Review: WANDRD VEER18L (We’re Not Sure Why This Is Being Made)

If WANDRD thinks photographers are going to love the WANDRD VEER18L, I’m very suspect.

I’ve been a very big fan of WANDRD for a number of years, with my only complaint being their divider system. I never thought they’d come out with a product like the WANDRD VEER18L. When meeting with them briefly at Photokina 2018, I was told that an inflatable divider system will be coming. That’s one of the most innovative things about the WANDRD VEER18L. But I believe the rest of the bag and how it interacts with this new system is one of the biggest mistakes the company has made. As a company that I considered to be a more ethical option over Peak Design, I have to express my utter heartbreak and loss of faith in this product.

Editor’s Note: WANDRD sent us a prototype of the WANDRD VEER18L before it launched on Kickstarter and they told us that it was very close to the final product.

Tech Specs


  • N100D Robic Dynatec (MAIN)
  • N210D Robic HD Oxford (BOTTOM)
  • 150D Polyester with TPU coating (INFLATABLES)


  • Bag 18h, 11w, 9d
  • Back panel 16h, 10w, 1d
  • Cube 7h, 10w, 6d
  • Packed up 6h, 9w, 3d


If you look at the WANDRD VEER18L, it will seem like a pretty standard backpack. And this is one of the best parts of the WANDRD VEER18L; the fact that it doesn’t look like a camera bag at all. Instead, it reminds me of a cheap, weird material sort of backpack that if I could probably pull apart if I used enough strength. But of course, I’m wrong. At the front of the WANDRD VEER18L is this zippered pouch. During my testing, the only thing that I really stuffed in here was beard oil. The pouch and overall shape of the bag is very loose and nowhere as rigid as the company’s PRVKE series–which I adore sans the divider system. I could have surely stuffed more things in here, but I’m not sure why I’d do it.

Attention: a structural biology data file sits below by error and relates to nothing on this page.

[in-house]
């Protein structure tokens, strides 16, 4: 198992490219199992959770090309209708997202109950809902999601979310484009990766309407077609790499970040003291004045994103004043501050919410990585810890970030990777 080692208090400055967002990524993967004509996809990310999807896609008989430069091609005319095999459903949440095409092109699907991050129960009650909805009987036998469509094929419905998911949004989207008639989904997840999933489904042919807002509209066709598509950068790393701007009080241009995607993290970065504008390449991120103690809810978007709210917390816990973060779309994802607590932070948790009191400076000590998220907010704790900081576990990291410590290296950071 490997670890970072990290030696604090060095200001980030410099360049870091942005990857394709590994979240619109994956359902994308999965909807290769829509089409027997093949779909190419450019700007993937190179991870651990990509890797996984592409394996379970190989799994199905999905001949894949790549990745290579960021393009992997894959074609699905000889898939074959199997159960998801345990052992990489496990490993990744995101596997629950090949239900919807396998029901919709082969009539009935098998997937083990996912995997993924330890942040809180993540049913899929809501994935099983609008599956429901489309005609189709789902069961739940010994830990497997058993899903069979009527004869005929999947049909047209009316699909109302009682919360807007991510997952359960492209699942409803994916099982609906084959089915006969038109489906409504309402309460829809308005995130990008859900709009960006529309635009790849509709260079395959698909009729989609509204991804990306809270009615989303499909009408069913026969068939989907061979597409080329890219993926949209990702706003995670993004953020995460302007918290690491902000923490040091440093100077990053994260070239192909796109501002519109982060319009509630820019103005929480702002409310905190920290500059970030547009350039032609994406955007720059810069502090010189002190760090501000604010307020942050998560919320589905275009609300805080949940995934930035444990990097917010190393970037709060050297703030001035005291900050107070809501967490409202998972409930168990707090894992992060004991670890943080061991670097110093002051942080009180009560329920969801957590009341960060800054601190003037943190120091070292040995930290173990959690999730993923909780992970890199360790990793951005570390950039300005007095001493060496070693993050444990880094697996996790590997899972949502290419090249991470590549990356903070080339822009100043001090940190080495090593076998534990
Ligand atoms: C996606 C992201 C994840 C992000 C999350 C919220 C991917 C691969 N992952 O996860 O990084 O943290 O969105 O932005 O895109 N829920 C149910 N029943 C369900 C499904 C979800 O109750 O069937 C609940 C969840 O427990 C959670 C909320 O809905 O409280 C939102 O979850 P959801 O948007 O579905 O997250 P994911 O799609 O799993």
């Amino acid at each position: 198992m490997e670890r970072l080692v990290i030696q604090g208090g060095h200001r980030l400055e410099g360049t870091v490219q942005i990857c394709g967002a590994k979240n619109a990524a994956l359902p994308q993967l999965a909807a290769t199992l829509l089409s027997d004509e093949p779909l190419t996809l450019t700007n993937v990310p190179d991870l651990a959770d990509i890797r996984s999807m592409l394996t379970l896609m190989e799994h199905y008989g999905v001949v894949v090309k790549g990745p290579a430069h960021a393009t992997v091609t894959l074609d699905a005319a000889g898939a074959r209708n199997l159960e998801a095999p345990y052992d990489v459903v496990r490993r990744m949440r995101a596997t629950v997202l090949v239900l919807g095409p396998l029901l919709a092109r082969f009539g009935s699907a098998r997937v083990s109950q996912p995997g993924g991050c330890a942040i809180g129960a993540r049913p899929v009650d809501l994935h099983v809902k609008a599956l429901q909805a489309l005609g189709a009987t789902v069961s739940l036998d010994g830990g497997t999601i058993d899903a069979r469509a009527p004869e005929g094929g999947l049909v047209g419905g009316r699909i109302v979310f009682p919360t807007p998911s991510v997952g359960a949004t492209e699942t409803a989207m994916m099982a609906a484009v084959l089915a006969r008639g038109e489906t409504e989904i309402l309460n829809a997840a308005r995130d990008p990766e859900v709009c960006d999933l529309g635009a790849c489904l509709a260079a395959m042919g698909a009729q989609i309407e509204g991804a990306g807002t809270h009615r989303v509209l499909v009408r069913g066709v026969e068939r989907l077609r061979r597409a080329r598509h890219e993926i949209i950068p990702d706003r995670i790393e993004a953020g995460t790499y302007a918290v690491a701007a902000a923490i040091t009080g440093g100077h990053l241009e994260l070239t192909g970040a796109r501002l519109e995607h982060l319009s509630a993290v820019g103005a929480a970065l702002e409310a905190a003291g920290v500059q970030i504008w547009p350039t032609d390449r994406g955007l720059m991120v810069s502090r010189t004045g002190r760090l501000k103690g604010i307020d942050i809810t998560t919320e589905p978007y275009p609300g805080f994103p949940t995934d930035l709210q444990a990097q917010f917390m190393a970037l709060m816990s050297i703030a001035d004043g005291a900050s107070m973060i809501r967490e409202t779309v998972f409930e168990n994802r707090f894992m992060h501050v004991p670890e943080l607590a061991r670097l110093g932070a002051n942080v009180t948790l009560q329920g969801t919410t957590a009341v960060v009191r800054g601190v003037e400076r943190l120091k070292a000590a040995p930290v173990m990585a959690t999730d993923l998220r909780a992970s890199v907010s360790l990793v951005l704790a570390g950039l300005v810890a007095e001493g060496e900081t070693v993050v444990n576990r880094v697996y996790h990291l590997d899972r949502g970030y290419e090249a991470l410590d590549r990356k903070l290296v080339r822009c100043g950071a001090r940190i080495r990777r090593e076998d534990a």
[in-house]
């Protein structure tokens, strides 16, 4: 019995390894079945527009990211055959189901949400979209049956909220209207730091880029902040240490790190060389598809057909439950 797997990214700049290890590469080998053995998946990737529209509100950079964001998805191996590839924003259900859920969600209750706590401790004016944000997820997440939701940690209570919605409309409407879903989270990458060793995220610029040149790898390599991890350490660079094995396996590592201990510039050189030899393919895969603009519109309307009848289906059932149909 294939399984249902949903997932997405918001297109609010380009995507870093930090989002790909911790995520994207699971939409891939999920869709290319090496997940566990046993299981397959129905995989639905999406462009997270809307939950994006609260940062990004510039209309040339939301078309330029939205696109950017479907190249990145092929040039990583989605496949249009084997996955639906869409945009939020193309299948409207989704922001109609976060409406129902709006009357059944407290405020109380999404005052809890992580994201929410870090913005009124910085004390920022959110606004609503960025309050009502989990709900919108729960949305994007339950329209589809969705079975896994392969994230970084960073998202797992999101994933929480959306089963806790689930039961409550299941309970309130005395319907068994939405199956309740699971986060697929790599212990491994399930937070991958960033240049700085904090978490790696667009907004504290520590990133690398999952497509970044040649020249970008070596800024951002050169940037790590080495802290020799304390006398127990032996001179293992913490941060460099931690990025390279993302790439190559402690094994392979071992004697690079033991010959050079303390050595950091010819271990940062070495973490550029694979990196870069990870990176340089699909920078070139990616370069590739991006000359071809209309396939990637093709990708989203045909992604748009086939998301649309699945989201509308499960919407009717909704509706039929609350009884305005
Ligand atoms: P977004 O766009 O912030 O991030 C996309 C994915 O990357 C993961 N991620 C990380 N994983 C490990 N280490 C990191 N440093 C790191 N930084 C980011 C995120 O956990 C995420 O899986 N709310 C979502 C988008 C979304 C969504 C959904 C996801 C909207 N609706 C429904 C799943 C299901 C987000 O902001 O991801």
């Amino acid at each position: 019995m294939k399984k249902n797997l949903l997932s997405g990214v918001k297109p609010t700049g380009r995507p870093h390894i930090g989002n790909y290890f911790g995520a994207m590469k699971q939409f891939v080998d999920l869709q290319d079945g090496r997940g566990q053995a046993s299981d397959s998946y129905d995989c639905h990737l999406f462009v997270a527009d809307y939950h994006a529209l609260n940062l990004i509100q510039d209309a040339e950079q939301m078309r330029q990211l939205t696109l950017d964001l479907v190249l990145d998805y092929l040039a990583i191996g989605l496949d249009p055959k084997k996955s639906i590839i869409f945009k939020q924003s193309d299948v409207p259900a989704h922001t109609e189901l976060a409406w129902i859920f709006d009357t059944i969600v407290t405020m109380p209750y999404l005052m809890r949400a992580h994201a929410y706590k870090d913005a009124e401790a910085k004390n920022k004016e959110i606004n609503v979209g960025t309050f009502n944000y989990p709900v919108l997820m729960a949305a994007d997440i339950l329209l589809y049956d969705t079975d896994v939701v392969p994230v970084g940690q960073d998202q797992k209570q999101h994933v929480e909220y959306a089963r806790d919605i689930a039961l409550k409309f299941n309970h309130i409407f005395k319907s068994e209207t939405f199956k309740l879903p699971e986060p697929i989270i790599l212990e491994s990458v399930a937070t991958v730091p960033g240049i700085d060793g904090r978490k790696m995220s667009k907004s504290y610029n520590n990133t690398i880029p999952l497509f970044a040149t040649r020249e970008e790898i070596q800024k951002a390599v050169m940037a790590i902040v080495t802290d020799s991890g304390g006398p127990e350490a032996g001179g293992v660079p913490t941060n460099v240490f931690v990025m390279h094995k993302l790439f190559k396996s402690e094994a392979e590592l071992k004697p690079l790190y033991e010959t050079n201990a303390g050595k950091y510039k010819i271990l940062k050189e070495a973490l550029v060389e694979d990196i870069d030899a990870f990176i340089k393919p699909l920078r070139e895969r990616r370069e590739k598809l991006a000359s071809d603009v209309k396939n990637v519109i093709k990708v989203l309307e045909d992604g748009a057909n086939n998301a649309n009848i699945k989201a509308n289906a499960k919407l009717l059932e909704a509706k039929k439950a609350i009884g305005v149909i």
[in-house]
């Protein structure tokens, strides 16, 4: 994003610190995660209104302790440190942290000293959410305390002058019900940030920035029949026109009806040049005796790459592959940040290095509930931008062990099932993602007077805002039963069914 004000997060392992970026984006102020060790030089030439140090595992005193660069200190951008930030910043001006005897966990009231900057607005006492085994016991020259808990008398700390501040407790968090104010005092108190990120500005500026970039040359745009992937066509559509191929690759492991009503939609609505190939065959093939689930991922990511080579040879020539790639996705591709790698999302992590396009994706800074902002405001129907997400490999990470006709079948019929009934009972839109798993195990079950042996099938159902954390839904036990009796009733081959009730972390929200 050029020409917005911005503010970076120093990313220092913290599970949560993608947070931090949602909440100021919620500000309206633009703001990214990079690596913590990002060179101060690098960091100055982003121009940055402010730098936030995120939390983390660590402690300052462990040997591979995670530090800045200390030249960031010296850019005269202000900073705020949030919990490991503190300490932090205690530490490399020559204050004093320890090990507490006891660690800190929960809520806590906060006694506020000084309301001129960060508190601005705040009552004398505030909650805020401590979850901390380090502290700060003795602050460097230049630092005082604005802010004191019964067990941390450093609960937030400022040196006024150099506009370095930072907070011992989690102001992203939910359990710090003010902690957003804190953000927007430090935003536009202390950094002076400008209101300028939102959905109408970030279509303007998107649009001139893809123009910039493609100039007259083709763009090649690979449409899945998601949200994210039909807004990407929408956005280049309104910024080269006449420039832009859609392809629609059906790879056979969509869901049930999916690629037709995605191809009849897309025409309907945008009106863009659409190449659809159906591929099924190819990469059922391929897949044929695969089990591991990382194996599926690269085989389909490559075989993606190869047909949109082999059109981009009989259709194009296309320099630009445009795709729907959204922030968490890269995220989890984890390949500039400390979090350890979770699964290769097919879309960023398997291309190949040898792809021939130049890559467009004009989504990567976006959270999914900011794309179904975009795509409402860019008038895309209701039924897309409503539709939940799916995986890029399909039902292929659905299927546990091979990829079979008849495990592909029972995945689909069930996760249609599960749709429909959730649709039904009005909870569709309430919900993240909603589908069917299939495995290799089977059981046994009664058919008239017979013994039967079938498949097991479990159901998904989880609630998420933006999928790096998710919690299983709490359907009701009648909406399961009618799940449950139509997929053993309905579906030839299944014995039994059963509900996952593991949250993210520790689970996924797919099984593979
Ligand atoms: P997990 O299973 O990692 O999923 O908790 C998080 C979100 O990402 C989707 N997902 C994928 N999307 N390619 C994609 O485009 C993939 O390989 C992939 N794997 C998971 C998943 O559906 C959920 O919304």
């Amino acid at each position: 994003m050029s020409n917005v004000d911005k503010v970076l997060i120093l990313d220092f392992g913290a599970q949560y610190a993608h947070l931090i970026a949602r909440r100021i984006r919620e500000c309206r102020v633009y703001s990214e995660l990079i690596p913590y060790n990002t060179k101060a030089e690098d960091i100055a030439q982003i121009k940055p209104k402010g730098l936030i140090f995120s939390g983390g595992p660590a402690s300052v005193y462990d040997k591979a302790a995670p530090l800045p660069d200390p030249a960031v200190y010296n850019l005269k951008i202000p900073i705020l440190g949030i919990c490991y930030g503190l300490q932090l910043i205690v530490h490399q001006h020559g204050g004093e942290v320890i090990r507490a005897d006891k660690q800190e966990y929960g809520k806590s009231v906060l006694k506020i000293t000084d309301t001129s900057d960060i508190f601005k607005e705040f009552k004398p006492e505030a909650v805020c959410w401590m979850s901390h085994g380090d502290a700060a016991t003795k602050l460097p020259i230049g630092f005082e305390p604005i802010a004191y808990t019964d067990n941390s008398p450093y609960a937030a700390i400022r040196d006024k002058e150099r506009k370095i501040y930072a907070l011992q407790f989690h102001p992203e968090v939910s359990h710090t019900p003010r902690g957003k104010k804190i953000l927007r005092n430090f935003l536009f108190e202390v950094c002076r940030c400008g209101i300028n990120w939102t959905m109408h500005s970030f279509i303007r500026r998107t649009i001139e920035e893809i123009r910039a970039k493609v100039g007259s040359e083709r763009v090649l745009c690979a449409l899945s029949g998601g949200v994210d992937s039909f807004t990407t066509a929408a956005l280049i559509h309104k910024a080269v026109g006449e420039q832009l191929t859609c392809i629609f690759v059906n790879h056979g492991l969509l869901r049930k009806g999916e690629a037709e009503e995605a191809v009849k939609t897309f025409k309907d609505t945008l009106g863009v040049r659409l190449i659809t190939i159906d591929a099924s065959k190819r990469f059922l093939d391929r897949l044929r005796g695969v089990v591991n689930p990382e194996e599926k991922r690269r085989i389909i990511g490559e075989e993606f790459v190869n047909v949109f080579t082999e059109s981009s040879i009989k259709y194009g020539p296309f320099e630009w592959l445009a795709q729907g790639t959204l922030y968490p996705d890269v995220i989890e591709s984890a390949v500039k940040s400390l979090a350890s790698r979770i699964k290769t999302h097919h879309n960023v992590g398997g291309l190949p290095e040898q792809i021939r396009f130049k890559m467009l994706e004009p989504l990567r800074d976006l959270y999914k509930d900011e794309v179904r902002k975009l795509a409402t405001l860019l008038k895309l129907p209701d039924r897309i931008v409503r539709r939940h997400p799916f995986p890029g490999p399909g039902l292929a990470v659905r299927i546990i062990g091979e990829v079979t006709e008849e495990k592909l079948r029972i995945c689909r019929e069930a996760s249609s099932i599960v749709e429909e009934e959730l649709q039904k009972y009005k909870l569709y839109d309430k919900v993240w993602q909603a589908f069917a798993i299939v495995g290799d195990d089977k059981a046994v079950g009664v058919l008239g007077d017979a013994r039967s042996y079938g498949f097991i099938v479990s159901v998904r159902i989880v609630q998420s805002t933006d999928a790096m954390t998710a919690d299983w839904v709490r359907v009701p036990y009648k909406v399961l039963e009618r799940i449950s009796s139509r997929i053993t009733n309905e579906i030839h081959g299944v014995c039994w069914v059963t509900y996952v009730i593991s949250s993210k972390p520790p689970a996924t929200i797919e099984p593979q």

On one side of the WANDRD VEER18L is a zippered pocket for access to the main compartment. On the other side is a pocket for a water bottle or a thermos.